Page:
Secret identities are always awesome on TV, especially when they’re so well hidden… but here, it really isn’t. In “Mighty Morphin Power Rangers,” the world is consistently ravaged and destroyed with only a group of teenagers with attitude to defend it. What’s strange is that no one seems to notice the six absent chairs at Angel Grove High School every time the world needs saving. We could apply this type of question to many other TV shows that have teenage superheroes, but as nearly every attack on this live action children’s series takes place during school hours, we just simply can’t imagine a world where something like this would simply be ignored.

#5: Ross’ First Time
“Friends” (1994-2004)

The love life of New York’s favorite awkward roommate has always been under scrutiny, probably because he can’t get it straight himself. As most know, Ross’ former wife Carol came out as a lesbian and instigated their divorce, after which the newly found singleton admits to his friends that she took not only his possessions but also his virginity. Or at least that’s the story Ross keeps up for years until a certain back and forth in season 7 realigns the audience’s view on his sexual history. So which was it: a sexually adventurous cleaning lady or your lesbian ex-wife? Only one can be your first time.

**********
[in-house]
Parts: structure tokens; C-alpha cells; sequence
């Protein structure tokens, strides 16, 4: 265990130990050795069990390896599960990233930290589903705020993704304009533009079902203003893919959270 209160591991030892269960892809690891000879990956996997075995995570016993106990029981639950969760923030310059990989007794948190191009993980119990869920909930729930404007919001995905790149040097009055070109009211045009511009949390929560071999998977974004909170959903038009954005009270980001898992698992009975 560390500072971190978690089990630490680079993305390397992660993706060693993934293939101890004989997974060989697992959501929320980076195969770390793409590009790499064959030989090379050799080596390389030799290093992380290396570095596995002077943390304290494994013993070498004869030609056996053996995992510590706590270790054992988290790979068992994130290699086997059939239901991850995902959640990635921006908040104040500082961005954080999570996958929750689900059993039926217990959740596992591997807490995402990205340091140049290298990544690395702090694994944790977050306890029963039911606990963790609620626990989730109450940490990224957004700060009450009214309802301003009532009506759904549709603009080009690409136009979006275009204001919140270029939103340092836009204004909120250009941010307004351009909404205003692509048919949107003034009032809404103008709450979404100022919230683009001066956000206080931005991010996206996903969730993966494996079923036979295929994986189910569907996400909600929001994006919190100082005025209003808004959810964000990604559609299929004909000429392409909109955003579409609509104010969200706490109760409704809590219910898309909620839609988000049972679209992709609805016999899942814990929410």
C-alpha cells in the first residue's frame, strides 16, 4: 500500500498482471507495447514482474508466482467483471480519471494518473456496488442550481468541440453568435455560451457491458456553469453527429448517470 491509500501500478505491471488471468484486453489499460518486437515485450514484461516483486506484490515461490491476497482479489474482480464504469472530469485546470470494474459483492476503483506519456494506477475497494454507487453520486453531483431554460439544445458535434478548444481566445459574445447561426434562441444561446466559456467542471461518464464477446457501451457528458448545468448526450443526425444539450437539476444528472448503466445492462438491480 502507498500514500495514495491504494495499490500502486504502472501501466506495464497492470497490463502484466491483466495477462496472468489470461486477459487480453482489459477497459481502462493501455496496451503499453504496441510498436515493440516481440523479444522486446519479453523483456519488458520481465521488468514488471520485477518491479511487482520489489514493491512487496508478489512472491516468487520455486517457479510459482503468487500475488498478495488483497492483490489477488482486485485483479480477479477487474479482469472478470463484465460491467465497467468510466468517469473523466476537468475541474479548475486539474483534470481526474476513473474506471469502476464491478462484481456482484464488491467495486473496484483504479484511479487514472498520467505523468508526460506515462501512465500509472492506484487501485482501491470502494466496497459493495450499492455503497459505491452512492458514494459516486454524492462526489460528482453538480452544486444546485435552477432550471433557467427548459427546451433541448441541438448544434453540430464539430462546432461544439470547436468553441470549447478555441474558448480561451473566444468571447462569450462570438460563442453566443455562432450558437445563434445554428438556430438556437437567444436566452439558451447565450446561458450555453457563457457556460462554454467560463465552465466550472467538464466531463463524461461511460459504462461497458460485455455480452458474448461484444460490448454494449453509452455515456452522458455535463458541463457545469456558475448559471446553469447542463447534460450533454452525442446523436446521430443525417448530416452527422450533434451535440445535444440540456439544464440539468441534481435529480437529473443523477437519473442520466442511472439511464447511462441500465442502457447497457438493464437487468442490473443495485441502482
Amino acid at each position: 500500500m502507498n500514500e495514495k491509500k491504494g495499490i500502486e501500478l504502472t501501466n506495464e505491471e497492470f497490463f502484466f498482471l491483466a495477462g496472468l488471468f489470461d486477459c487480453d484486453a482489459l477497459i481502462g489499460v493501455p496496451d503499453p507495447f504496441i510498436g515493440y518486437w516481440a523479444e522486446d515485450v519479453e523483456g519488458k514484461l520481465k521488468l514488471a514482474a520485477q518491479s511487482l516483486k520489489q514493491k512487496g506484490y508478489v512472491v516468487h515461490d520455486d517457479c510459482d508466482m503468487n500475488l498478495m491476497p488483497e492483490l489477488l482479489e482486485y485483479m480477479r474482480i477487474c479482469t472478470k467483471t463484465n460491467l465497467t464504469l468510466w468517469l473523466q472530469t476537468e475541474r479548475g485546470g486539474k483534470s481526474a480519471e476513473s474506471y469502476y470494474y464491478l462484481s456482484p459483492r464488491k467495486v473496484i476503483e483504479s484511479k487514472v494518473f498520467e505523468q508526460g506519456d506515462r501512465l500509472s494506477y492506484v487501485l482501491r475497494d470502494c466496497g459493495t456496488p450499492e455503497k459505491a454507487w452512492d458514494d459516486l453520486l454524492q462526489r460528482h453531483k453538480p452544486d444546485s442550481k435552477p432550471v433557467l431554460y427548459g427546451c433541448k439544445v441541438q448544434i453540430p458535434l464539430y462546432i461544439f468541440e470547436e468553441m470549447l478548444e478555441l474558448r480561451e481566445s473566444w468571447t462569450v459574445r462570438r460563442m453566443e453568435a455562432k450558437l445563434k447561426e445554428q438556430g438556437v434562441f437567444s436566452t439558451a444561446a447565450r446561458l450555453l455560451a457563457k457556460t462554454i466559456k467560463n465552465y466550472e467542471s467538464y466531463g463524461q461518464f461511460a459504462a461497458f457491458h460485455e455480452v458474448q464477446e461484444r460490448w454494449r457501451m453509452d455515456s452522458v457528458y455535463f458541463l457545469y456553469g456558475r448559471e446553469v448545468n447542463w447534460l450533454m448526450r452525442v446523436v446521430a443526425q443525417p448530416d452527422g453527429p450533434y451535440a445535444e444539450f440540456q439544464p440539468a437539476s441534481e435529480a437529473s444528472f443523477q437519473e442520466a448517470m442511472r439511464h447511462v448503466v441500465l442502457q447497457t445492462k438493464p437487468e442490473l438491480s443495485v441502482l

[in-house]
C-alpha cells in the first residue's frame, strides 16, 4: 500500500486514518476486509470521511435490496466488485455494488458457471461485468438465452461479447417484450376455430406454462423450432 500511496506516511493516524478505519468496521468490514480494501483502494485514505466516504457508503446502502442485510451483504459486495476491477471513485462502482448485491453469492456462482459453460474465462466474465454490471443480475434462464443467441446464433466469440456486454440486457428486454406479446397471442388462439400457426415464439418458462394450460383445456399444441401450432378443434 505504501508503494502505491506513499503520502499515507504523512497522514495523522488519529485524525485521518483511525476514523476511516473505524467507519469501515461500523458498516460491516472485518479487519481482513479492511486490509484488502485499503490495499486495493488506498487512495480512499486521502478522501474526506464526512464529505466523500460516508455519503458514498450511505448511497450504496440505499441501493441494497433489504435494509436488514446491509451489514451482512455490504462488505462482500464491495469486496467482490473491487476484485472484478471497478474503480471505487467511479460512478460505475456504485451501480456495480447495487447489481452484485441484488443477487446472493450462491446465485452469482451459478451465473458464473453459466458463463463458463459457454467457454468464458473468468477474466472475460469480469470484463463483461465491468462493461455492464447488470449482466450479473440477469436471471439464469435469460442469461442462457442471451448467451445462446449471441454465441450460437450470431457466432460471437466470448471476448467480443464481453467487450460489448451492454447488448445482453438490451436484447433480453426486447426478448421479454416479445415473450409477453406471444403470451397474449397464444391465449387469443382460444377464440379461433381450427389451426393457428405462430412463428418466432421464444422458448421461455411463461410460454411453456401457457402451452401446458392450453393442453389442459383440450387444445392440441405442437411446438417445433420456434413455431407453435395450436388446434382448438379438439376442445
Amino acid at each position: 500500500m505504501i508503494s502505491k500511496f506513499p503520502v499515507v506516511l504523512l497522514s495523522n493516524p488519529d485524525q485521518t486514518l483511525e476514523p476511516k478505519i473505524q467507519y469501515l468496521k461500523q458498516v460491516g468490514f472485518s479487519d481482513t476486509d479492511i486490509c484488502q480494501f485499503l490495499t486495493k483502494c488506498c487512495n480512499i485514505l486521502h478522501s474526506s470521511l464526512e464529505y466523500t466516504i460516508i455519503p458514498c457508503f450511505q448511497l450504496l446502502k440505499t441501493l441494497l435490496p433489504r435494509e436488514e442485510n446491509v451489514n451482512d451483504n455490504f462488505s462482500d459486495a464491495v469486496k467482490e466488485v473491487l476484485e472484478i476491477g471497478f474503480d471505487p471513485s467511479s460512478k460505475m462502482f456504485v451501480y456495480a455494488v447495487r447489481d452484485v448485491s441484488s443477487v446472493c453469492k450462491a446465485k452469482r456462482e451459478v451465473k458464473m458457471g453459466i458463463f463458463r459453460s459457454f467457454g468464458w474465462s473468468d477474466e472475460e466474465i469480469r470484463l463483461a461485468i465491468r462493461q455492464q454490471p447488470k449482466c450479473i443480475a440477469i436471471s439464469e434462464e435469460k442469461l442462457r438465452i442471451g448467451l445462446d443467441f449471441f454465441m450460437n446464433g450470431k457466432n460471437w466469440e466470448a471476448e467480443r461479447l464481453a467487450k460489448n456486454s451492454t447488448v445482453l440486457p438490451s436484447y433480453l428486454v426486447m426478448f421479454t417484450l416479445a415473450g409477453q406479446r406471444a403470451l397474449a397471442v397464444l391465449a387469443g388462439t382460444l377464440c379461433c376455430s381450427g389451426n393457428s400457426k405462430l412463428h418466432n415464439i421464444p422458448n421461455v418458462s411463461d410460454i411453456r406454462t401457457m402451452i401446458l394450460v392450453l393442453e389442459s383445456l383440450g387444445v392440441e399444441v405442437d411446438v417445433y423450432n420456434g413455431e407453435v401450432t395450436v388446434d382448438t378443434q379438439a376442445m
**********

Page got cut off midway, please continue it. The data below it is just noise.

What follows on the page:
#4: Angel’s Hellish Return
“Buffy the Vampire Slayer” (1997-2003)

This particular vampire certainly has some shifty powers. Despite Spike and his gang being able to break through six feet of steel, Angel can’t cut through a thin wire door. And yet he is able to return from Hell without warning or explanation. Surviving Satan himself to return to the living world is not an easy task and especially not something to just gloss over… so excuse us while this obvious plot hole is completely glossed over by the show’s writers and producers. We can’t imagine how stunned and confused fans must’ve been at this shocking moment.